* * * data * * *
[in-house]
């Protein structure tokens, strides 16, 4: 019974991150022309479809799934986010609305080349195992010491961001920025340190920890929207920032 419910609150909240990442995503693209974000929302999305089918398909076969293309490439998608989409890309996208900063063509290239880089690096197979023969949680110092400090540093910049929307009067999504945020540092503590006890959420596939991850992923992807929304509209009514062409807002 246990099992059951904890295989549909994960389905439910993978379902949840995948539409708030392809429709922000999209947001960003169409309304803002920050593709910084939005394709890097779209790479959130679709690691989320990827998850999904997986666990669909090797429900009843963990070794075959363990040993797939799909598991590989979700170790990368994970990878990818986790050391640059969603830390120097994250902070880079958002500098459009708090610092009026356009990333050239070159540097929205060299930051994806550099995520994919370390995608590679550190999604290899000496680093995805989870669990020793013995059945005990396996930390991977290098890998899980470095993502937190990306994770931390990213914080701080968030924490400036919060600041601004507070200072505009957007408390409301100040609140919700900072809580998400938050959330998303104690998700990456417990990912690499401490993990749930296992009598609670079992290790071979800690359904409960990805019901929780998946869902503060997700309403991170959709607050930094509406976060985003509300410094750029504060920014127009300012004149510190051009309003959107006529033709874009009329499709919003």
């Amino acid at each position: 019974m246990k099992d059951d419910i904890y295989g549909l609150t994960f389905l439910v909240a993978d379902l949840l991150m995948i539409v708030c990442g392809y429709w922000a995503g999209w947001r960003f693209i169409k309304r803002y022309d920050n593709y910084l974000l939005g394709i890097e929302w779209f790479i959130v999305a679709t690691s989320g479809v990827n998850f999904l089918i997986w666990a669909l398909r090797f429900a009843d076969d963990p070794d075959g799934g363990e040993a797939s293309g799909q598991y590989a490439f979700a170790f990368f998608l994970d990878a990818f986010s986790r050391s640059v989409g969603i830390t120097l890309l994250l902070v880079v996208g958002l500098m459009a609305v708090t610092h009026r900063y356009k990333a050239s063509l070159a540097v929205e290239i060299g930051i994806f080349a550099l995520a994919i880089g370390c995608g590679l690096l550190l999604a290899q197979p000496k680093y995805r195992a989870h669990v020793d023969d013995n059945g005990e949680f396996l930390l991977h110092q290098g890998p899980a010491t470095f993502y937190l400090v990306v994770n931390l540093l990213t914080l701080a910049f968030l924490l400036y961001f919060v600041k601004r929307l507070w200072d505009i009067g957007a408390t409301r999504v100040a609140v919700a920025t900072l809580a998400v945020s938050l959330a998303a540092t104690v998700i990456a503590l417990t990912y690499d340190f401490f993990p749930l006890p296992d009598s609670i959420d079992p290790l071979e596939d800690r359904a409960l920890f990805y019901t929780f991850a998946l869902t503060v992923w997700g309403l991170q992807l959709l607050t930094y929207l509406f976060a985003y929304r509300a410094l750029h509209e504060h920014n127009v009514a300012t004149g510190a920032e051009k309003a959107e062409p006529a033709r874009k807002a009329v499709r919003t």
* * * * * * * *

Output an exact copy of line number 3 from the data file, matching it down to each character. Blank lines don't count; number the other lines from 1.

């Amino acid at each position: 019974m246990k099992d059951d419910i904890y295989g549909l609150t994960f389905l439910v909240a993978d379902l949840l991150m995948i539409v708030c990442g392809y429709w922000a995503g999209w947001r960003f693209i169409k309304r803002y022309d920050n593709y910084l974000l939005g394709i890097e929302w779209f790479i959130v999305a679709t690691s989320g479809v990827n998850f999904l089918i997986w666990a669909l398909r090797f429900a009843d076969d963990p070794d075959g799934g363990e040993a797939s293309g799909q598991y590989a490439f979700a170790f990368f998608l994970d990878a990818f986010s986790r050391s640059v989409g969603i830390t120097l890309l994250l902070v880079v996208g958002l500098m459009a609305v708090t610092h009026r900063y356009k990333a050239s063509l070159a540097v929205e290239i060299g930051i994806f080349a550099l995520a994919i880089g370390c995608g590679l690096l550190l999604a290899q197979p000496k680093y995805r195992a989870h669990v020793d023969d013995n059945g005990e949680f396996l930390l991977h110092q290098g890998p899980a010491t470095f993502y937190l400090v990306v994770n931390l540093l990213t914080l701080a910049f968030l924490l400036y961001f919060v600041k601004r929307l507070w200072d505009i009067g957007a408390t409301r999504v100040a609140v919700a920025t900072l809580a998400v945020s938050l959330a998303a540092t104690v998700i990456a503590l417990t990912y690499d340190f401490f993990p749930l006890p296992d009598s609670i959420d079992p290790l071979e596939d800690r359904a409960l920890f990805y019901t929780f991850a998946l869902t503060v992923w997700g309403l991170q992807l959709l607050t930094y929207l509406f976060a985003y929304r509300a410094l750029h509209e504060h920014n127009v009514a300012t004149g510190a920032e051009k309003a959107e062409p006529a033709r874009k807002a009329v499709r919003t």